13
$\begingroup$

I have this function $$ f(x,y) = \left\{ \begin{array}{ll} \frac{x^3}{x^2 + y^2} & \mbox{if } (x,y) \neq (0,0) \\ 0 & \mbox{if } (x,y) = (0,0) \end{array} \right. $$ And I want to find the directional derivative in the $(1,1)$ direction at $(0,0)$, so using the limit definition this gives me $$ \begin{align*} D_vf(0,0) = \lim_{t\to 0}\frac{f((0,0) + t(1,1)) - f(0,0)}{t} = \lim_{t\to 0}\frac{t^3}{2t^2 t} = \frac{1}{2} \end{align*} $$ But wolfram alpha is giving me $0$ as a result Wolfram alpha result
Is there something wrong with my procedure?
Any help appreciated :)

$\endgroup$
14
$\begingroup$

You are right and Wolfram is wrong. What happens is that the computer is using the gradient to calculate the directional derivative. But the formula to calculate the directional derivative using the gradient uses the chain rule, which assumes the function to be differentiable. Your function is not differentiable at $(0,0)$, so the gradient cannot be used to find the directional derivatives there.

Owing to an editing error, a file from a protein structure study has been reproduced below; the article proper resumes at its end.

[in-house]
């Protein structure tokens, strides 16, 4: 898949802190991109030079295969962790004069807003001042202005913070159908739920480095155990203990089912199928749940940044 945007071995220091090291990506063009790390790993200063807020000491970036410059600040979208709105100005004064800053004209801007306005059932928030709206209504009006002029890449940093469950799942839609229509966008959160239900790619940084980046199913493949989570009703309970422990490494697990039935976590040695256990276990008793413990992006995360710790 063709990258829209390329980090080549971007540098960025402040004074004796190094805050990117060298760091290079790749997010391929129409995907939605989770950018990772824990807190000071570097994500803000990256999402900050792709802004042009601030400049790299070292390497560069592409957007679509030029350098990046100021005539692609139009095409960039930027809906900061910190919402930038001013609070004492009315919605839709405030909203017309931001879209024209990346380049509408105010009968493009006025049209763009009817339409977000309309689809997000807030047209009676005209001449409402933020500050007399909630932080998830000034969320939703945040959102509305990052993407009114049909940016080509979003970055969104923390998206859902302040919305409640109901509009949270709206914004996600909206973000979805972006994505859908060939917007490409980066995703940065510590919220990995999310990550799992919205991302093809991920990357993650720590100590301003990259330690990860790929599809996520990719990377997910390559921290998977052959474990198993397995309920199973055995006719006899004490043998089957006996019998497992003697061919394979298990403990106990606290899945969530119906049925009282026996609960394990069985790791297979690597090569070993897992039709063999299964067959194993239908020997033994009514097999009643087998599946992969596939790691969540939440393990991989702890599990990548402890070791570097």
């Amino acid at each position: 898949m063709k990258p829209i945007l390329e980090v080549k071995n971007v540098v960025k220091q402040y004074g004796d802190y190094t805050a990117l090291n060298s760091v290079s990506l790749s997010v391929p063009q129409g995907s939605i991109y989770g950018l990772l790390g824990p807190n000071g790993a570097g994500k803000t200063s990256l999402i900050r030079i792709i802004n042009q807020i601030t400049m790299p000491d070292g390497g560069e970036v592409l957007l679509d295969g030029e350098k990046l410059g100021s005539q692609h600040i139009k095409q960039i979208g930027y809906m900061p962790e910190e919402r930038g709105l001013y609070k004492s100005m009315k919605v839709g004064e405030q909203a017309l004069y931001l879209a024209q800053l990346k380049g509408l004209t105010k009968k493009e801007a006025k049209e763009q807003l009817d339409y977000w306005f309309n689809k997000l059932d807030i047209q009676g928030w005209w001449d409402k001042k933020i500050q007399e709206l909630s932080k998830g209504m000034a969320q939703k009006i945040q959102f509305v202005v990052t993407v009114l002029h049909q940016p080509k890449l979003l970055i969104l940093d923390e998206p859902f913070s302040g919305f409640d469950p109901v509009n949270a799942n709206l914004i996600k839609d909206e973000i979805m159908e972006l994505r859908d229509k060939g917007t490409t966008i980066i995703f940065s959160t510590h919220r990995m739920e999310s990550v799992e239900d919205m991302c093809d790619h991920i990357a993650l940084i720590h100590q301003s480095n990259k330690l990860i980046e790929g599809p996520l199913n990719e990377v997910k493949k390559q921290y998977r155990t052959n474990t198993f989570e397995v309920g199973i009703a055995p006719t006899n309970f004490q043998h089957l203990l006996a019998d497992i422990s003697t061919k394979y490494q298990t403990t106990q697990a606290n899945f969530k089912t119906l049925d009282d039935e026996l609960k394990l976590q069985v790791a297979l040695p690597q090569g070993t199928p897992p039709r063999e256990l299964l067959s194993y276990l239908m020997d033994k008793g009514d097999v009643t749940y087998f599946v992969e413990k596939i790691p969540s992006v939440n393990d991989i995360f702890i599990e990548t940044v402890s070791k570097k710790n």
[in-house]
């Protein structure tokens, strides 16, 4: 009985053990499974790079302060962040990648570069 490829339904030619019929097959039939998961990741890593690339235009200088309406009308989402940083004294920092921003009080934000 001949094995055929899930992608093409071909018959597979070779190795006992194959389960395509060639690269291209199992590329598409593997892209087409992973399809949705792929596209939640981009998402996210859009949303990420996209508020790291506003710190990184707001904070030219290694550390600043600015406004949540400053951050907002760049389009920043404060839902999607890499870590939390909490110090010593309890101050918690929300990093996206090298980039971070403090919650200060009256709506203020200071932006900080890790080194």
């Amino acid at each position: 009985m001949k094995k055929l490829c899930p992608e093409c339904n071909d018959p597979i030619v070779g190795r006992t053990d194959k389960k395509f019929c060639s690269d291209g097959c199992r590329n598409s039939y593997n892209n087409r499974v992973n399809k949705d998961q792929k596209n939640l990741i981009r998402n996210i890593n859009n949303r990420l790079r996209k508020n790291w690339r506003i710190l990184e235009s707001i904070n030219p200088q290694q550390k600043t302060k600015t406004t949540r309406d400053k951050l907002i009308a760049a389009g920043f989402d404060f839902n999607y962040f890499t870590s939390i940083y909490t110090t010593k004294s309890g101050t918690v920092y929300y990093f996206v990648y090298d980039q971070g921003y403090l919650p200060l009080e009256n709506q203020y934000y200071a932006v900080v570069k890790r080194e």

It is worth mentioning that WA is making a second mistake: since the partial derivatives are not continuous at $(0,0)$, they cannot be calculated using differentiation rules (and I don't really know how they get the value zero). Calculating explicitly, $$ \frac{\partial f}{\partial x}f(0,0)=\lim_{h\to 0}\frac{h^3}{h(h^2+0)}=1, $$ $$ \frac{\partial f}{\partial y}f(0,0)=\lim_{h\to 0}\frac{0}{h(0+h^2)}=0. $$ Still, the formula $(a,b)\cdot\nabla f(0,0)=a$ gives the wrong result because $f$ is not differentiable.

$\endgroup$

Your Answer

By clicking “Post Your Answer”, you agree to our terms of service, privacy policy and cookie policy

Not the answer you're looking for? Browse other questions tagged or ask your own question.